I'm in Berlin for the next six weeks participating in sonambiente, a sound art festival that is dispersed throughout the mitte of Berlin. And thus far this has been one of the most diverse and exciting festivals that I've witnessed. While the underlying theme is the creative use of sound, the festival is composed of performance, installation, radio, sculpture and public intervention and to boot the opening weekend is bracketed by the end of the Berlin Biennial and the beginning of the World Cup, what more could one ask for in one of the greatest cities of the world.
On the opening night I only made it to one third of the evening events, so I will begin with works documented that evening and progressively present documentation of other works over the next several weeks.
On the first of June, I made it to Allianzgebaude am Ostbahnhof, this is an office complex of which sonamiente took over the mezzane, second floor and fifth floor, in which artists were given offices and conference rooms to create installations. Appropriately this part of the exhibition is titled sonambiente_laboratorium, since many of the installations seemed unfinished, experimental or created by young artists in very hipster fashion.
Amongst my favorite works were:
"Koexistenz" by Young-Sup Kim, 2006 in which the Korean artists recreates precious, traditional urns from white shelled audio cables that feed the audio into the speakers sitting within the urns. The urns are connected to play a multichannel composition of traditional Korean drumming created from household, everyday sounds. Perhaps I'm a romantic pushover, but I found this translation of two Korean traditions into contemporary art quite beautiful.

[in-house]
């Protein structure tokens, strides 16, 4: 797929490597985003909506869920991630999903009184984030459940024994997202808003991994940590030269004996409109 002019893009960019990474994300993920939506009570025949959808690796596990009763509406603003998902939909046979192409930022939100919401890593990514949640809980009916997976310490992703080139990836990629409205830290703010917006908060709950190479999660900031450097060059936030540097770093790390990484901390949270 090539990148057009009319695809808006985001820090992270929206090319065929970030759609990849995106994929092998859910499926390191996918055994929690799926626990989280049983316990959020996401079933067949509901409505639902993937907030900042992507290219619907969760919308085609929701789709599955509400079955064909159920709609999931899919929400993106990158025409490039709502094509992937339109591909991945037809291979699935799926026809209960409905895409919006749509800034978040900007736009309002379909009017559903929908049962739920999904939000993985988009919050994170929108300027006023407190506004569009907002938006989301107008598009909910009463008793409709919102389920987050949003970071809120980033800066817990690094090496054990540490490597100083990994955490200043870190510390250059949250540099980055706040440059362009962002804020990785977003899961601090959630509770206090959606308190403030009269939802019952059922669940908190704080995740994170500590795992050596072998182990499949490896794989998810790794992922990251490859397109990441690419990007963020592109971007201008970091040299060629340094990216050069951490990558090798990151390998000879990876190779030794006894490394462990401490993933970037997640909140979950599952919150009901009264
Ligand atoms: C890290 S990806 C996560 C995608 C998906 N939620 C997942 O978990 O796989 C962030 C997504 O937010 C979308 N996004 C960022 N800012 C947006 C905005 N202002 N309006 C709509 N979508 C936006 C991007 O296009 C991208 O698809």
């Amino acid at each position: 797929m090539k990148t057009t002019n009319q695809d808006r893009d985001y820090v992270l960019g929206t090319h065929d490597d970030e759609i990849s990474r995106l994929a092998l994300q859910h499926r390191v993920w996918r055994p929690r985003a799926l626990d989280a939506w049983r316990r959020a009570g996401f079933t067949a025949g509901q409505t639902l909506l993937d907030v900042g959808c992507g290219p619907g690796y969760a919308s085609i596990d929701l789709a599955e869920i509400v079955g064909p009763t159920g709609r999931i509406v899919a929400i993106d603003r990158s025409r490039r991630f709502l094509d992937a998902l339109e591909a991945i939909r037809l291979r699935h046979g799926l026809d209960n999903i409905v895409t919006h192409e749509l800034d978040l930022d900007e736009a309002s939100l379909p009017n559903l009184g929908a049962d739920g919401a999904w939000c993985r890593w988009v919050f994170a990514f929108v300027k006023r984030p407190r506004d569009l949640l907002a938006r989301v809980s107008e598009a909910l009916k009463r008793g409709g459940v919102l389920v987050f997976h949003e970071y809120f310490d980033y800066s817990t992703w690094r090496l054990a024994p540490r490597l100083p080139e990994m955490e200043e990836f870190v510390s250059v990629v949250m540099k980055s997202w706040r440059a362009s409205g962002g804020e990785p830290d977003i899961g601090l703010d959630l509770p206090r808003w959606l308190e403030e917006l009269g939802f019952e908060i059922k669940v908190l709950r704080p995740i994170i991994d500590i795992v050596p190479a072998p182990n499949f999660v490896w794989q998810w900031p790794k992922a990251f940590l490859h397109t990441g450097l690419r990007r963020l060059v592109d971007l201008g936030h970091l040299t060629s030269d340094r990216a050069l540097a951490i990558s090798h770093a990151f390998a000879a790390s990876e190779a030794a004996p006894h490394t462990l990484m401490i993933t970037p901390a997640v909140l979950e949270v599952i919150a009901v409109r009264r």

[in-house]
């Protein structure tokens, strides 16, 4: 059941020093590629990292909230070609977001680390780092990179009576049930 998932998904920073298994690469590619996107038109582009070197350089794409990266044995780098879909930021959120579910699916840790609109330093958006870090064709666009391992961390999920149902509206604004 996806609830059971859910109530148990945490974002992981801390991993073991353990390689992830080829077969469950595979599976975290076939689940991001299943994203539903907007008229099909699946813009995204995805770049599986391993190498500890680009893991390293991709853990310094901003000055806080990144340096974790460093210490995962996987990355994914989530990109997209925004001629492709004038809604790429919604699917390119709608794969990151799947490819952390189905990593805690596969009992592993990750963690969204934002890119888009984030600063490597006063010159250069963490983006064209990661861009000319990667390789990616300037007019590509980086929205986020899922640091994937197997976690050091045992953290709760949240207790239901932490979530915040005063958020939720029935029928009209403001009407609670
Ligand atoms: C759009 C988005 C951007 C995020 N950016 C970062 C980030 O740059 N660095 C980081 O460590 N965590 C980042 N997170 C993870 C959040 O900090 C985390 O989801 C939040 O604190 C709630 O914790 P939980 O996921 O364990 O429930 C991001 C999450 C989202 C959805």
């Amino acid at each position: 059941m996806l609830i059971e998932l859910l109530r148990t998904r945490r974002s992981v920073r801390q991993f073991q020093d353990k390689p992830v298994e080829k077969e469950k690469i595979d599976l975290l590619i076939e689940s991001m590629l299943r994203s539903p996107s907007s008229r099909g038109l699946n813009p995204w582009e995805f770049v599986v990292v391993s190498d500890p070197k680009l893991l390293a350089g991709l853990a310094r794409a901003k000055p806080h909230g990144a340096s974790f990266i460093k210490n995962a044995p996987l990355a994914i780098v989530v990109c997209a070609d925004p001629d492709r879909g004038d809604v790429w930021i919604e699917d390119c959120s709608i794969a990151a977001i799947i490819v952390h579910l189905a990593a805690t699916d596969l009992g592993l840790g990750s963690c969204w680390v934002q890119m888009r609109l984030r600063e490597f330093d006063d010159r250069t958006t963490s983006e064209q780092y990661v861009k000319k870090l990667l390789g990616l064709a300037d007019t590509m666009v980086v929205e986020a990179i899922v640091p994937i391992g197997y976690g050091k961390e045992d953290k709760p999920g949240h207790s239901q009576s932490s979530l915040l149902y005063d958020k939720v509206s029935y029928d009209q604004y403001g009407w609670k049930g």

"The Perfect Shot" by Satoshi Morita, 2006 is whimsical, and very well produced. Various sports balls - soccer, golf, ping-pong, baseball sit one small green platforms with headphones plugged into the top center of each ball. Upon putting the headphones on, you hear all the sounds of the given sport from the ball's perspective. Incredibly well produced, each audio composition presents crisp detail, from the soccer players feet running to the ball to swift kick and flight through the wind onto the next player or the ground and the scream and chanting of the arena. Or the baseballs release from the pitchers hand, through the wind, into the painful crash of the bat and through the air into a mit... Perhaps the funniest are the golf ball's sounds of birds in the trees, and the wind rustling for a very long time, I left it before the swing of the golf club, and of course the back and forth of the ping pong. Each sound work captures the pace and excitement of the sport.
All be it not my favorite work, "3HfA," 2006 by Iris Rennert and Oliver Friedli was amongst the stronger installations as the presentation effectively establishes a 60s mini lounge ambiance. Viewers enjoy 3D images through the viewfinders.
In very Ars Electronica fashion, here are two clear resin perhaps, well some sort of plastic with lots of electronics embedded collars that viewers may wear. Apparently based on the video documentation, when two participants wear the collars and walk toward one another, there's a good bit of clicking from the collars. Perhaps best to review the website:
I didn't understand this work, but there's something interesting about it, perhaps the sounds that I didn't record. It is an "Endless space for communications with myself - a vector based score series"
Here is one other installation that was visually nice:
There were several other installations/projects and one performance that I didn't document visually, since they were primarily concerned with sound.
Originally posted on Structural Patterns by Rhizome